Uptime Robot -> Cachet bridge
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Upcachet logo This is a small tool (microservice, if you wish) that automatically updates a Cachet-powered status page based on the status of monitors in an Uptime Robot account. It can update Cachet component status and Cachet metrics (from the response times measured by Uptime Robot).

It is meant to run continuously in a server, possibly the same server where Cachet is installed.

It is used in production to update the http://status.tny.im/ status page.

Getting started

If you already have a Go development environment

Simply get the package and its dependencies,

go get -u github.com/tnyim/upcachet

...and use your favorite method (e.g. go build in the package root) to get a binary.

If you don't have a Go development environment

You can simply clone this repo and use Hellogopher to make the project.


Upcachet needs to be configured before it can be useful.

By default (if no command line arguments are passed), Upcachet uses config.json (in the same directory as the binary) as the configuration file.

You can specify a custom path to the config file like this:

./upcachet -c path/to/my/config/file.json

The first time you run Upcachet, it will create a skeleton, almost empty, config file. You will want to begin by configuring the CachetAPIkey, CachetEndpoint and UptimeRobotAPIkey fields:

  • Get the Cachet API key from the user profile page of your Cachet install (the page at /dashboard/user)
  • The Cachet endpoint is the URL to your Cachet install. For example, in our case it is http://status.tny.im/
  • Get the Uptime Robot API key from your account settings (scroll down).

The API keys and Cachet endpoint can also be specified through environment variables: UPCACHET_CACHET_APIKEY, UPCACHET_CACHET_ENDPOINT and UPCACHET_UPTIMEROBOT_APIKEY.

For the environment vars to work, ensure that the respective fields in the config file are completely missing (i.e. not even their keys are there). Otherwise, they will take precedence (even if empty).

You are now ready to run Upcachet for the second time. It should now be able to access your Uptime Robot and Cachet accounts and will print a list of monitors for the former and components for the latter. It will also add some example config entries to the config file, and exit.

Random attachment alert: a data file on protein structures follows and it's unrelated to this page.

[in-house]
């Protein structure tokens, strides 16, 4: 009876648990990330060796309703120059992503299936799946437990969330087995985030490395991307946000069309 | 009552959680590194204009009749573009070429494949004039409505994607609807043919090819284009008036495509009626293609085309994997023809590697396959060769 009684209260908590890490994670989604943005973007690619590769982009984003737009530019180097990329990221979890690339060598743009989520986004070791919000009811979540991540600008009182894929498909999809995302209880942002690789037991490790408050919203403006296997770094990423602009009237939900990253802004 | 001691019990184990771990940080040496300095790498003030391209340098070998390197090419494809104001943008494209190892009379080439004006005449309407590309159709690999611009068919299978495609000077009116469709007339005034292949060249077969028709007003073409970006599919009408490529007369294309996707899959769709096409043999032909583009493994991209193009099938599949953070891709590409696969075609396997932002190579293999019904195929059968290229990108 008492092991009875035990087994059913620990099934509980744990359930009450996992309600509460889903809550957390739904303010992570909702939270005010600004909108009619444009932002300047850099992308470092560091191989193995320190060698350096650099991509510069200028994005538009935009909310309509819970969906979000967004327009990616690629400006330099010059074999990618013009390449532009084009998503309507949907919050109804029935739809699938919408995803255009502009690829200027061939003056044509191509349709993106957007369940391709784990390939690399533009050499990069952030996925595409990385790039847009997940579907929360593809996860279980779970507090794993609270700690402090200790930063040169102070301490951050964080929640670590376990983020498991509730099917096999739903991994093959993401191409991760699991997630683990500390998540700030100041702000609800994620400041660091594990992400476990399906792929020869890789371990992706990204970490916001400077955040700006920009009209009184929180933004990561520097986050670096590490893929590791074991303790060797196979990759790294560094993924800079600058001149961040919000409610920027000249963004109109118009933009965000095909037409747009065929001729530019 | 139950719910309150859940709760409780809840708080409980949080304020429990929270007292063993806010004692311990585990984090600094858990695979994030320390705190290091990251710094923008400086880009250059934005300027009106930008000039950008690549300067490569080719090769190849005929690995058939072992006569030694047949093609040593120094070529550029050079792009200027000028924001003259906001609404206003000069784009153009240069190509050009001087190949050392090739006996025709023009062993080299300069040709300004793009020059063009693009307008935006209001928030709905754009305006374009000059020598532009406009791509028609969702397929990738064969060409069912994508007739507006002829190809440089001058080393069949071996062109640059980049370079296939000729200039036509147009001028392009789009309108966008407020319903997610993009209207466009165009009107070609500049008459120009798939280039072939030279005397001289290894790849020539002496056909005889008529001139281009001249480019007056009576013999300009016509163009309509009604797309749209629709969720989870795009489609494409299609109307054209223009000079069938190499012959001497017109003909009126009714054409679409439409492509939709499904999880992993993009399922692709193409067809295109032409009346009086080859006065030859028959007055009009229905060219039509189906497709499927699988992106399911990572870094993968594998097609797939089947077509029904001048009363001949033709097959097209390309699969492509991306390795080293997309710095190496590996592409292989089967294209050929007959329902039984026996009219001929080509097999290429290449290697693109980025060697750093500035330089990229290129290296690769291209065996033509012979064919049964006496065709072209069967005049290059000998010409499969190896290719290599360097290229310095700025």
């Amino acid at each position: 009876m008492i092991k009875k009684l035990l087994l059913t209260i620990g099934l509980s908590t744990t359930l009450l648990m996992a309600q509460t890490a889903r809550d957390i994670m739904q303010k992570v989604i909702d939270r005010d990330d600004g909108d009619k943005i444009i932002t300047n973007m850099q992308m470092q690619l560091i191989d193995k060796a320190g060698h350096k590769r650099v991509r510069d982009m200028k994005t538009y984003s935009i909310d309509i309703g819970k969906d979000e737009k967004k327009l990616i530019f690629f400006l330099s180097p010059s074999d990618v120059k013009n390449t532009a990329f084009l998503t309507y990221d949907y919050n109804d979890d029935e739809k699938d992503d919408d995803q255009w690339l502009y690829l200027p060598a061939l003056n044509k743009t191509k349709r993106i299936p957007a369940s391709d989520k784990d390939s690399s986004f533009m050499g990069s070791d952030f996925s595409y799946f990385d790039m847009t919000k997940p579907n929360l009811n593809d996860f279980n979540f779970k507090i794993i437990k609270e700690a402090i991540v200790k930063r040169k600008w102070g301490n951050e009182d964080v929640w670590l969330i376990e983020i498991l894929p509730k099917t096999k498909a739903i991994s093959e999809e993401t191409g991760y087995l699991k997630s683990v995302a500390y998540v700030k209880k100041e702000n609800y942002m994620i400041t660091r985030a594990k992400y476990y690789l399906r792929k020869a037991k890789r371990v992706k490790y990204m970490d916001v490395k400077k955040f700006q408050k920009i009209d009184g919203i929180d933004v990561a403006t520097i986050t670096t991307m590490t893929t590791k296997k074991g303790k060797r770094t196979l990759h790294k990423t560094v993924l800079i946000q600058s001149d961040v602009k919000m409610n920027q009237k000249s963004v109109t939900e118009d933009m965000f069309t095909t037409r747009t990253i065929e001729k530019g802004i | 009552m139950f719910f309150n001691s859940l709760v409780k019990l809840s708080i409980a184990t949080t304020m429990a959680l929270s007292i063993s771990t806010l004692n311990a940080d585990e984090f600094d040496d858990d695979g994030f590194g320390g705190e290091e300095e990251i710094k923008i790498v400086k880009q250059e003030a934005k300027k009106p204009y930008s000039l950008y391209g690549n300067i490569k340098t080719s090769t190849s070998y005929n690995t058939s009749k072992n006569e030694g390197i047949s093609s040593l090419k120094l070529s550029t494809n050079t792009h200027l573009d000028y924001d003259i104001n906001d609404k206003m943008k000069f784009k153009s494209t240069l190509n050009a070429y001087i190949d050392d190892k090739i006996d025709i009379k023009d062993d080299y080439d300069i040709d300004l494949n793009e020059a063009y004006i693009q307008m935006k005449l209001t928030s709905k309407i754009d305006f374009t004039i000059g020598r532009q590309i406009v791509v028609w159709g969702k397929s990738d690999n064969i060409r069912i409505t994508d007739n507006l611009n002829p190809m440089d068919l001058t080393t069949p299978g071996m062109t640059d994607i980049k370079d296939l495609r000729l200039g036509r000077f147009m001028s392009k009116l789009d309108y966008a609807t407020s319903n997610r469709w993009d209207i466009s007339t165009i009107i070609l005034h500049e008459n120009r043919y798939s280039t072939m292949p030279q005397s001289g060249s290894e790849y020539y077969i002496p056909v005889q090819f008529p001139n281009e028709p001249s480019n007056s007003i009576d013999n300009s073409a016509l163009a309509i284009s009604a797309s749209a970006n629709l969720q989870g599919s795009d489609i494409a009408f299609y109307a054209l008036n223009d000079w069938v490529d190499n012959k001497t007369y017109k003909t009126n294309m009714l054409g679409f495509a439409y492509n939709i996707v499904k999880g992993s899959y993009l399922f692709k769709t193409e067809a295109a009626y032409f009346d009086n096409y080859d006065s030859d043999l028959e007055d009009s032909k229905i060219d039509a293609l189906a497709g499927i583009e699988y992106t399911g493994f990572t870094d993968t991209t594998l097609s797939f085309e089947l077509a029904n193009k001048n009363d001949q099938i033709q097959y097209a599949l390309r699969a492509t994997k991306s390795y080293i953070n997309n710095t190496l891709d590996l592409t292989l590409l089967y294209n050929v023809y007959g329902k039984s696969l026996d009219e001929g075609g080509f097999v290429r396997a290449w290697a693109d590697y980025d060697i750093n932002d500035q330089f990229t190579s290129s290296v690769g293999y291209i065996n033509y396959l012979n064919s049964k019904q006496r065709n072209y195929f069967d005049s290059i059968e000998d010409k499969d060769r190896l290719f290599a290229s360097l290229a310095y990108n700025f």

The next step is to configure which monitors affect which Cachet components, using the monitor and component IDs dumped by Cachet. This is what Upcachet calls MonitorComponentMap. As the name indicates, this is a map/dictionary that maps Uptime Robot monitors to lists of Cachet components to update when that monitor goes up or down.

This way, a single monitor can affect the status of multiple components. For example, if you have a server hosting multiple services, you'll want the components for all of those services to change when the server goes down.

MonitorMetricMap works in a similar way, except it maps to Cachet metrics instead. If you don't care about response time metrics, you can leave this empty.

    "MonitorComponentMap": {
        "776260090": [    <----- put Uptime Robot monitor IDs here
            4, 7          <----- put Cachet component IDs here
        "775543690": [
            8, 10, 11, 6
        "778180514": [
    "MonitorMetricMap": {
        "777244008": [    <----- put Uptime Robot monitor IDs here
            1             <----- put Cachet metric IDs here
        "778180514": [

Other configuration options

CheckInterval allows for specifying how often, in seconds, Upcachet should update Uptime Robot monitor status and response times. This value is in nanoseconds. If zero (default), Upcachet will use a check interval that is half of the interval used by Uptime Robot between pings (for free accounts, this is five minutes).

BindAddress: if not empty (default), Upcachet will start a HTTP server bound to the value of this setting (for example, localhost:8500). The only purpose of this server is to be able to check whether Upcachet is running or not (so you have something you can point e.g. Uptime Robot at).


Why not use the webhook contact option provided by Uptime Robot?

We tried this for some months and the results were not satisfactory. Sometimes the webhooks were not being called on time if at all, and configuring different webhook contact alerts for each monitor (so we could know which component) was a very time-consuming task.

After that initial trial, and since we'd always need to have some sort of custom tool running (the Uptime Robot webhooks are not directly compatible with anything Cachet accepts) we decided it would be best to use an active monitoring approach, where the status of all Uptime Robot monitors is checked often enough and the Cachet components updated in reposnse to monitor status changes.

This has the added advantage of being able to update Cachet metrics with the monitor response time.